Looking at the big chances conceded numbers in more detail, we can also look at the conversion rate for those big chances that each team conceded. Which teams saw a higher conversion rate of big chances against them?

Only around 0.3 big chances created against Nottingham Forest were scored. The likes of Ipswich and Stoke were the worst performers with opposition sides, on average, scoring around half of their big chances against these two.

Swansea City, again, are almost identical as Aston Villa in the big chances conceded numbers.

Championship big chances conceded

Swansea City players

Breaking these numbers down further by individual player for the Swans and we can see how important Oli McBurnie has been this season. He’s converted 57% of big chances, much higher than the 40% league average. More worryingly though is how only one other player – Wayne Routledge achieved a higher than average big chance conversion rate.

The horizontal average line shows the average conversion rate for Swansea City – less than 30% – a number than has to vastly improve next season.

Bersant Celina had the second highest number of big chances (11) but converted only 1 of them. Going by averages, McBurnie would have converted 5 or 6 of them and the league average suggests he should be scoring at least 4.  Dan James is also another player that has to be more clinical, scoring only 1 of his 8 big chances.

Swansea City players big chances and conversion rate

In summary then, we can see that there is definitely a correlation between big chances created vs conceded and the conversion rate of those created. The Swans were better than average defensively, but they need to improve, be more clinical and take their chances.

As Swans fans and haven’t witnessed us this season, you don’t need these stats to know that we haven’t taken enough chances in 2018/19, but the stats still help to see just how we compare to the other 23 sides in the division and just how far behind we are compared to the average and the pace setters.

 
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2 Replies to “Big chances – How Swansea City compared in 2018/19 and the player that out-performed the average”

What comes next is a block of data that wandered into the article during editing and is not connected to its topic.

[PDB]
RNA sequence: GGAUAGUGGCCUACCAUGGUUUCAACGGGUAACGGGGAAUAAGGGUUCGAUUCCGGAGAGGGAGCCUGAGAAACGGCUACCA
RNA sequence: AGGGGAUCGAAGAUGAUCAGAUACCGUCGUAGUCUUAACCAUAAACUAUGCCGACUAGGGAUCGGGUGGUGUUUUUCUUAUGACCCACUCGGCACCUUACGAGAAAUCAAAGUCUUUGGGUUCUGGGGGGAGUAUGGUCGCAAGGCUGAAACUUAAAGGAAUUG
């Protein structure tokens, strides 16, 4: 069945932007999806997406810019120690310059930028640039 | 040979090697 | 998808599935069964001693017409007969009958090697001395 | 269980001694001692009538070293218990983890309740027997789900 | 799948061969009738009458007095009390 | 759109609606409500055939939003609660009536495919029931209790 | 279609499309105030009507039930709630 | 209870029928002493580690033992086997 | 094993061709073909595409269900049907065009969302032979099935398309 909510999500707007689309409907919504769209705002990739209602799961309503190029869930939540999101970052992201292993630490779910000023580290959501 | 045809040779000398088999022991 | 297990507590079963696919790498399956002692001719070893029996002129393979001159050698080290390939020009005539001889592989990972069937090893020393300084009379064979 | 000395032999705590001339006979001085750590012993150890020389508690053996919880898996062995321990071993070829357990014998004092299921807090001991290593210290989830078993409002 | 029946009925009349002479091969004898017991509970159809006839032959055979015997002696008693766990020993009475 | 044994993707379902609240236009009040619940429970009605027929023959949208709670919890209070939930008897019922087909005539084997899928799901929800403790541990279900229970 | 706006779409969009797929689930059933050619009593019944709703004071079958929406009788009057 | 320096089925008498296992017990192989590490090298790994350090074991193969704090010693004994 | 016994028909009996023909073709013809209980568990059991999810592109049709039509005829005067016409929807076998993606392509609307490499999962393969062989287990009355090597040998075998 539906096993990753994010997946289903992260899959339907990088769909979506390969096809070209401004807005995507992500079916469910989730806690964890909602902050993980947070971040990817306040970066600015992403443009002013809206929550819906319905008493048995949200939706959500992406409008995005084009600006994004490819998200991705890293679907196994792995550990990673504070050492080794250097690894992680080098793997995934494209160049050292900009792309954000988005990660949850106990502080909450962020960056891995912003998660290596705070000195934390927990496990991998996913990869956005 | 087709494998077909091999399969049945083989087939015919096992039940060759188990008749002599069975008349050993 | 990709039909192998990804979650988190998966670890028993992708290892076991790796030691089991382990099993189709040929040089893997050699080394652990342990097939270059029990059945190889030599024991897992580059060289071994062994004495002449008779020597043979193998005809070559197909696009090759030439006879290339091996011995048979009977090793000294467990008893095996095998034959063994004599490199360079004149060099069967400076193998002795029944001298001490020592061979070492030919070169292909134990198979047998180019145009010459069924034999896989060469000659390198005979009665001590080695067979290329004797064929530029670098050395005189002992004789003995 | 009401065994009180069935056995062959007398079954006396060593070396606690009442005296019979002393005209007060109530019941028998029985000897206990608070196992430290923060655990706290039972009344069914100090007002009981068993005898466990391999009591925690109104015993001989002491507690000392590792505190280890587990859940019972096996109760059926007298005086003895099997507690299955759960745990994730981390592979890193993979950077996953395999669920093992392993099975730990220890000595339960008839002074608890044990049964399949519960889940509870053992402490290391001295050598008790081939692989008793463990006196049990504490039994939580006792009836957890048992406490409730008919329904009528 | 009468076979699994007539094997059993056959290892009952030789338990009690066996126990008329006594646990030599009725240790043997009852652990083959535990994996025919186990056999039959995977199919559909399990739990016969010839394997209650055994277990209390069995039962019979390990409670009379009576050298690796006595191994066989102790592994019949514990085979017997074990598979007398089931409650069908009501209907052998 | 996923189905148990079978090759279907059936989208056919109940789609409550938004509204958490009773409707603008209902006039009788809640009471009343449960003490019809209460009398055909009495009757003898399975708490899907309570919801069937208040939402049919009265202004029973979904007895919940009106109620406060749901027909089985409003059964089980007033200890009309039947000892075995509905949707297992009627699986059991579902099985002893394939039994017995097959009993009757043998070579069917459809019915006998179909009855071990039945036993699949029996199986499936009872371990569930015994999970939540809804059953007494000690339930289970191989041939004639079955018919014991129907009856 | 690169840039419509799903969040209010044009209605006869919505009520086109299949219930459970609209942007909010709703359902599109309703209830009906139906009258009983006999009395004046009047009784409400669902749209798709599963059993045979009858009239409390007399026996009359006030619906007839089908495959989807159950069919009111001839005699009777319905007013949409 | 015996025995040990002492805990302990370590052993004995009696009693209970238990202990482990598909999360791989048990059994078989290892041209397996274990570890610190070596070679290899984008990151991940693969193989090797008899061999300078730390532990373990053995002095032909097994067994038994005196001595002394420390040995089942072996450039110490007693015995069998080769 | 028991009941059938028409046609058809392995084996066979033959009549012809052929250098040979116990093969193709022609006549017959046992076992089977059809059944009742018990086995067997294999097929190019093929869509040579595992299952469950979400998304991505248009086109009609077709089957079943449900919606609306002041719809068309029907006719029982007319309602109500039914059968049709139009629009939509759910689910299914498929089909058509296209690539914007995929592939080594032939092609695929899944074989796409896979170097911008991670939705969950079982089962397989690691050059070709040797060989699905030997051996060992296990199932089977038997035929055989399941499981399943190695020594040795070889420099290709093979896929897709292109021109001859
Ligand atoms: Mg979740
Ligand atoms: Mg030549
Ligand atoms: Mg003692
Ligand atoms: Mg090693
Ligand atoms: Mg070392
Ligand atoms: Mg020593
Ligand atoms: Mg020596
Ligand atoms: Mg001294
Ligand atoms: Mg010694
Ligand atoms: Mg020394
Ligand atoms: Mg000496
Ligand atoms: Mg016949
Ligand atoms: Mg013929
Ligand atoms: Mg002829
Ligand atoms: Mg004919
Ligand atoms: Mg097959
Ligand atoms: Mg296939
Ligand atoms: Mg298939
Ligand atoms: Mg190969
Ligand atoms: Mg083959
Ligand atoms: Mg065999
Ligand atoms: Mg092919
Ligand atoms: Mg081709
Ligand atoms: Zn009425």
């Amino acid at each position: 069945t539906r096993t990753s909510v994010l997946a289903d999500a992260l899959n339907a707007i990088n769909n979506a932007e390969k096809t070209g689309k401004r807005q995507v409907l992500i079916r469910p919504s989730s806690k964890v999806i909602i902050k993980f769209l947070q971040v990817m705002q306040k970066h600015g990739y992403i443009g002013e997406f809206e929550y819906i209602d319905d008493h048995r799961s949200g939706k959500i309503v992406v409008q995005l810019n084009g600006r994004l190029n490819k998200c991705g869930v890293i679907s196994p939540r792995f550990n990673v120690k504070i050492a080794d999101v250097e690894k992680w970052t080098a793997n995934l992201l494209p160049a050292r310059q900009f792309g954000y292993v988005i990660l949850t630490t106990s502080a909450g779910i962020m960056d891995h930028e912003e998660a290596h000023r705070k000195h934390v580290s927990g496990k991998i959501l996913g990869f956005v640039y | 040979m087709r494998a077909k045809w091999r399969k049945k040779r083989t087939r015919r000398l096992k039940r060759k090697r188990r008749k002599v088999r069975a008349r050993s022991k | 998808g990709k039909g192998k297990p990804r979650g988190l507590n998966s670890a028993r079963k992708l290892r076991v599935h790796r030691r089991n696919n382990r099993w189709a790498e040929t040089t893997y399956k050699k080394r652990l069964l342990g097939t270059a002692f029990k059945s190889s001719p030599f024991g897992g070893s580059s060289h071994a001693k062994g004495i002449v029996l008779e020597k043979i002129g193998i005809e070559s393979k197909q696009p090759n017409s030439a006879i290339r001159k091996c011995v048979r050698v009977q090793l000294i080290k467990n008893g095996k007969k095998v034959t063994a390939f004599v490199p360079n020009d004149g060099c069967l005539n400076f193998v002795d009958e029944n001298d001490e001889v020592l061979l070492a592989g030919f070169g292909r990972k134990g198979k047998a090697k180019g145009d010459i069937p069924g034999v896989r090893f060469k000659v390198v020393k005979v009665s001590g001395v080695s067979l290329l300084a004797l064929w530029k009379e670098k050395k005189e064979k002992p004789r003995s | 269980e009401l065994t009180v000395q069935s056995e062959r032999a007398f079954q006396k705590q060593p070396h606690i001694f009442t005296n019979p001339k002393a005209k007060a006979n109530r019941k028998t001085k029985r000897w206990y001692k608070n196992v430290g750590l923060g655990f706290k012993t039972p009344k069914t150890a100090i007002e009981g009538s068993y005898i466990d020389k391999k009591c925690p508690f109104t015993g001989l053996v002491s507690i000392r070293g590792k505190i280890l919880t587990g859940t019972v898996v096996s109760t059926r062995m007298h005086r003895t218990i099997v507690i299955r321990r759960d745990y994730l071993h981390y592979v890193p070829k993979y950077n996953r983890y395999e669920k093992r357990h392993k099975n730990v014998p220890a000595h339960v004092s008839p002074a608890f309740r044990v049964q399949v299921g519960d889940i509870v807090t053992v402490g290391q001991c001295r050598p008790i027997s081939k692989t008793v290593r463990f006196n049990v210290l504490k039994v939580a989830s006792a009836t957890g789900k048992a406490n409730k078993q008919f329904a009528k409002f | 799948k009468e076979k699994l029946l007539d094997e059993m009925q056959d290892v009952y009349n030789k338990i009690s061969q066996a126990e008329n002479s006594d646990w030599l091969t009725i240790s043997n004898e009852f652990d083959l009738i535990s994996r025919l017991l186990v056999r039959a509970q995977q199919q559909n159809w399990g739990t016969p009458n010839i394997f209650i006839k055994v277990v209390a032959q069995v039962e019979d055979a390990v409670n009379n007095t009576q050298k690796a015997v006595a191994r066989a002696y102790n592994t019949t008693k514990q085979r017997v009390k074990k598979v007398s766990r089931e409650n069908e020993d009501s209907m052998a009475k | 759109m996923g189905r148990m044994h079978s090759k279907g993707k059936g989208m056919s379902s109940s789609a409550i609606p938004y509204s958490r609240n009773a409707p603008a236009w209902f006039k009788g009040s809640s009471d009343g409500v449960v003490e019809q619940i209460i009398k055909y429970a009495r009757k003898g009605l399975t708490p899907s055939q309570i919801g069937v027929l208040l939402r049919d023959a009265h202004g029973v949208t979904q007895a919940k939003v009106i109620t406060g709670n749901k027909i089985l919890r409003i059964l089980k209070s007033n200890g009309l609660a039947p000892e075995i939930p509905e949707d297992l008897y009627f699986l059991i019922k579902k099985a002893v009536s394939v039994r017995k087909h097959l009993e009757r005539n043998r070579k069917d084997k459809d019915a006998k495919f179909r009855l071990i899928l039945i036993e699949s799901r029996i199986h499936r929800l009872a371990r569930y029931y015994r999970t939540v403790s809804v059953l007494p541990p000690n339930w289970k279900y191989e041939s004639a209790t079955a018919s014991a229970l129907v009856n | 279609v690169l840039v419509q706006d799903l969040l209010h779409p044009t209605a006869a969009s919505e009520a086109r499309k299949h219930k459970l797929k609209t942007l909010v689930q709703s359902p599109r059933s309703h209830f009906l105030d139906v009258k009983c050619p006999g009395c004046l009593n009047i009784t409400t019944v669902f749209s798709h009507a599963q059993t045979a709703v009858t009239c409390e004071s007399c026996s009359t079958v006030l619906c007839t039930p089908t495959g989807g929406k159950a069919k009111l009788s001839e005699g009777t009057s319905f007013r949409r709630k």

• The analysis is interesting but the conclusions feel flawed. Yes we didnt take enough chances and should have scored 5-10 more goals, however we were really poor at scoring away from home in 2019. We didnt score more than 1 goal away from home between 1 Jan and the final game in May….

    …….but equally we werent average defensively.

    We were very good defensively in open play but dreadful against setpieces, in fact the worst in the league, we should have comfortably conceded 10 less goals from setpieces. This is especially worrying as we kept the ball for far longer than more teams, and didnt concede as many free kicks.

    We desperately need to make our setpiece solid, but even though everyone was aware of the problem, we couldnt/didnt sort it out and teams just took advantage game after game.

    • It’s a very valid point you make about set pieces and conceding from corners which won’t appear (most of them anyway) in these big chances numbers. However, a much better conversion rate would have helped to make our corner defending weakness less of an impact on results. In previous articles I’ve looked at the impact of our set piece weakness and the number of points it has cost us if they were taken out of games. If we can improve at corners, get a better goalkeeper then we stand a better chance next season but with that we also need to at least get to an average level for converting these chances.